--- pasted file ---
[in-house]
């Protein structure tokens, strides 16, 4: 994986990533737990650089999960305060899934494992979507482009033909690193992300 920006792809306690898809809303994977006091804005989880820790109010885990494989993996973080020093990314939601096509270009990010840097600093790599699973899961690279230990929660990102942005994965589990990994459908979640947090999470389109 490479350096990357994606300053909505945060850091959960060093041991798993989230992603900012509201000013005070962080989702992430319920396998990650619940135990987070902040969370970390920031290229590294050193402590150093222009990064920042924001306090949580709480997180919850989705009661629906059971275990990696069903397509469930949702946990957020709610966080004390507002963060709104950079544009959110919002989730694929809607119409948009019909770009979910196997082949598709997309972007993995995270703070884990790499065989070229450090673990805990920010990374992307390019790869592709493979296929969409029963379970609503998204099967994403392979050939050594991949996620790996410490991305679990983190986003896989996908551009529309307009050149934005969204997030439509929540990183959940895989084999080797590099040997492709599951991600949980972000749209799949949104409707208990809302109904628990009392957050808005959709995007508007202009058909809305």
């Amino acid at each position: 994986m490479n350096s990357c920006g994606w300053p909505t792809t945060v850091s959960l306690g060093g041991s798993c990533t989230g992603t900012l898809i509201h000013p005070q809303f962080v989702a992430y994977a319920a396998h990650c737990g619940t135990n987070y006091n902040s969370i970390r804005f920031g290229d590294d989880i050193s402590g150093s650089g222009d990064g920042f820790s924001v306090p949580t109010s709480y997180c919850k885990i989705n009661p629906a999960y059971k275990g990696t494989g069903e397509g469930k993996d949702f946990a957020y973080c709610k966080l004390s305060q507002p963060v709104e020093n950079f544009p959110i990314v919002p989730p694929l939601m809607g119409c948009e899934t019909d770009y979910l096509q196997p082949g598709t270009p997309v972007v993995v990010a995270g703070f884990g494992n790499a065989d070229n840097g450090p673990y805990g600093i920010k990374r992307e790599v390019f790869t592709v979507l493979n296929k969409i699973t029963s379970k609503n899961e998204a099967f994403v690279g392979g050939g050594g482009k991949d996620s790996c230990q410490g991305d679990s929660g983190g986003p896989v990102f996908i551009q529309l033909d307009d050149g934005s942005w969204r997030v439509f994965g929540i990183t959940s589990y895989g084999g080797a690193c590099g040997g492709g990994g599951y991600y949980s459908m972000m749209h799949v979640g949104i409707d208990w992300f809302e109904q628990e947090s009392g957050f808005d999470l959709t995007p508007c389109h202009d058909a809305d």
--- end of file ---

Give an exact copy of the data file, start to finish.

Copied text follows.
[in-house]
């Protein structure tokens, strides 16, 4: 994986990533737990650089999960305060899934494992979507482009033909690193992300 920006792809306690898809809303994977006091804005989880820790109010885990494989993996973080020093990314939601096509270009990010840097600093790599699973899961690279230990929660990102942005994965589990990994459908979640947090999470389109 490479350096990357994606300053909505945060850091959960060093041991798993989230992603900012509201000013005070962080989702992430319920396998990650619940135990987070902040969370970390920031290229590294050193402590150093222009990064920042924001306090949580709480997180919850989705009661629906059971275990990696069903397509469930949702946990957020709610966080004390507002963060709104950079544009959110919002989730694929809607119409948009019909770009979910196997082949598709997309972007993995995270703070884990790499065989070229450090673990805990920010990374992307390019790869592709493979296929969409029963379970609503998204099967994403392979050939050594991949996620790996410490991305679990983190986003896989996908551009529309307009050149934005969204997030439509929540990183959940895989084999080797590099040997492709599951991600949980972000749209799949949104409707208990809302109904628990009392957050808005959709995007508007202009058909809305």
């Amino acid at each position: 994986m490479n350096s990357c920006g994606w300053p909505t792809t945060v850091s959960l306690g060093g041991s798993c990533t989230g992603t900012l898809i509201h000013p005070q809303f962080v989702a992430y994977a319920a396998h990650c737990g619940t135990n987070y006091n902040s969370i970390r804005f920031g290229d590294d989880i050193s402590g150093s650089g222009d990064g920042f820790s924001v306090p949580t109010s709480y997180c919850k885990i989705n009661p629906a999960y059971k275990g990696t494989g069903e397509g469930k993996d949702f946990a957020y973080c709610k966080l004390s305060q507002p963060v709104e020093n950079f544009p959110i990314v919002p989730p694929l939601m809607g119409c948009e899934t019909d770009y979910l096509q196997p082949g598709t270009p997309v972007v993995v990010a995270g703070f884990g494992n790499a065989d070229n840097g450090p673990y805990g600093i920010k990374r992307e790599v390019f790869t592709v979507l493979n296929k969409i699973t029963s379970k609503n899961e998204a099967f994403v690279g392979g050939g050594g482009k991949d996620s790996c230990q410490g991305d679990s929660g983190g986003p896989v990102f996908i551009q529309l033909d307009d050149g934005s942005w969204r997030v439509f994965g929540i990183t959940s589990y895989g084999g080797a690193c590099g040997g492709g990994g599951y991600y949980s459908m972000m749209h799949v979640g949104i409707d208990w992300f809302e109904q628990e947090s009392g957050f808005d999470l959709t995007p508007c389109h202009d058909a809305d």